And if any man will sue thee at the law, and take away thy coat, let him have thy cloak also.
And whosoever shall compel thee to go a mile, go with him twain.
Give to him that asketh thee, and from him that would borrow of thee turn not thou away.
Ye have heard that it hath been said, Thou shalt love thy neighbour, and hate thine enemy.
But I say unto you, Love your enemies, bless them that curse you, do good to them that hate you, and pray for them which despitefully use you, and persecute you;
That ye may be the children of your Father which is in heaven: for he maketh his sun to rise on the evil and on the good, and sendeth rain on the just and on the unjust.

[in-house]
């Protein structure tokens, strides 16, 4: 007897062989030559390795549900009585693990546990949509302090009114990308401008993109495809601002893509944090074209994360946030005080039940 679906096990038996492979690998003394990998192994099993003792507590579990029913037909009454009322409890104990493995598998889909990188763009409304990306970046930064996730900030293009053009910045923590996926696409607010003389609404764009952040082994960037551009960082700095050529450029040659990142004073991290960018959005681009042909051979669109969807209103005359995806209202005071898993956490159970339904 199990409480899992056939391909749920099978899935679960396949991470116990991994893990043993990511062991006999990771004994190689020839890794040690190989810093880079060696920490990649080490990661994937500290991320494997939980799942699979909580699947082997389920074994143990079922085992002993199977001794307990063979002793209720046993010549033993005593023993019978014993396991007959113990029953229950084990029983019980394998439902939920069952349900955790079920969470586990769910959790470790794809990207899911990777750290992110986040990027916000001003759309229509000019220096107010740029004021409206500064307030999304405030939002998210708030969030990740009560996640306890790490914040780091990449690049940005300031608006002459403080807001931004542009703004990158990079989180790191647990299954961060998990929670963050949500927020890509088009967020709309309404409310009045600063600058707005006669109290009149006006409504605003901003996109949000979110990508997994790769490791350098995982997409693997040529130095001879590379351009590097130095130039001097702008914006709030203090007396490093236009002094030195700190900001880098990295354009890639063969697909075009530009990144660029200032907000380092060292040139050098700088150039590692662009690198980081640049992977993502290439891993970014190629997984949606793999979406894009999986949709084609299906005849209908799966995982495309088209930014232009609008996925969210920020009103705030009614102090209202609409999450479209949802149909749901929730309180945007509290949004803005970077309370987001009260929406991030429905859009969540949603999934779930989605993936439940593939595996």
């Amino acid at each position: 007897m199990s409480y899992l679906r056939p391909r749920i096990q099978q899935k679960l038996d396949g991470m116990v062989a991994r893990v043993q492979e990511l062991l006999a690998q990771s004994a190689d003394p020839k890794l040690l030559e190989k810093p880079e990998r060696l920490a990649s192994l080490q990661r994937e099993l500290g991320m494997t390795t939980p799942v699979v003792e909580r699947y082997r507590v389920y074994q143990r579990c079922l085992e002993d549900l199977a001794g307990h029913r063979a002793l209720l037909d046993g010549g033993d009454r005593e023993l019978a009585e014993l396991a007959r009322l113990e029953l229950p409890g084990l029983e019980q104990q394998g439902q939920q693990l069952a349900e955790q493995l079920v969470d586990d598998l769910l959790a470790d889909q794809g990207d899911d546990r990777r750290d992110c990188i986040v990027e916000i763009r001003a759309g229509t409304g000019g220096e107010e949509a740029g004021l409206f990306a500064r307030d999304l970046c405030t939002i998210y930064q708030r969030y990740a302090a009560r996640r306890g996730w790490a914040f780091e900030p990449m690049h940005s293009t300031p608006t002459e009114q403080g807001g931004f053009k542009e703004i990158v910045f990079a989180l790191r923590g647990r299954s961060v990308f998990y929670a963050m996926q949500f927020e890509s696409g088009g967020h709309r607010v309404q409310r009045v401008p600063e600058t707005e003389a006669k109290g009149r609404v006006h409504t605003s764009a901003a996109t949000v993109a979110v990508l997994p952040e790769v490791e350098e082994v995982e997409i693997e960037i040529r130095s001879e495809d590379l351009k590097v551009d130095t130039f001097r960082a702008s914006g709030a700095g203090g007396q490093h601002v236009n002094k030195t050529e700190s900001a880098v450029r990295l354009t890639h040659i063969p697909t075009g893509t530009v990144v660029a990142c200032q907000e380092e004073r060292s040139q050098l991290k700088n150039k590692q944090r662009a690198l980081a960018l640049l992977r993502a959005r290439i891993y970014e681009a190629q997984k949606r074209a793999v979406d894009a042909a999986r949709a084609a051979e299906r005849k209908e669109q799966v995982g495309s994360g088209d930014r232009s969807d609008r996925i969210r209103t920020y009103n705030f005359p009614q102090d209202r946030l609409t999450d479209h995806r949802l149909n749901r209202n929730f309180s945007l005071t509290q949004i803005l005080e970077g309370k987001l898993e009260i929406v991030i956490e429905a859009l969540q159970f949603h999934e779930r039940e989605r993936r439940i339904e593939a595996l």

For if ye love them which love you, what reward have ye? do not even the publicans the same?
And if ye salute your brethren only, what do ye more than others? do not even the publicans so?
Be ye therefore perfect, even as your Father which is in heaven is perfect.

Re:Hero's all (0)

Anonymous Coward | about 9 months ago | (#45901987)

Jesus was a big fan of rejecting unjust laws.
The below is from Luke, but there are many other examples.

A Spirit of Infirmity

10 Now He was teaching in one of the synagogues on the Sabbath. 11 And behold, there was a woman who had a spirit of infirmity eighteen years, and was bent over and could in no way raise herself up. 12 But when Jesus saw her, He called her to Him and said to her, “Woman, you are loosed from your infirmity.” 13 And He laid His hands on her, and immediately she was made straight, and glorified God.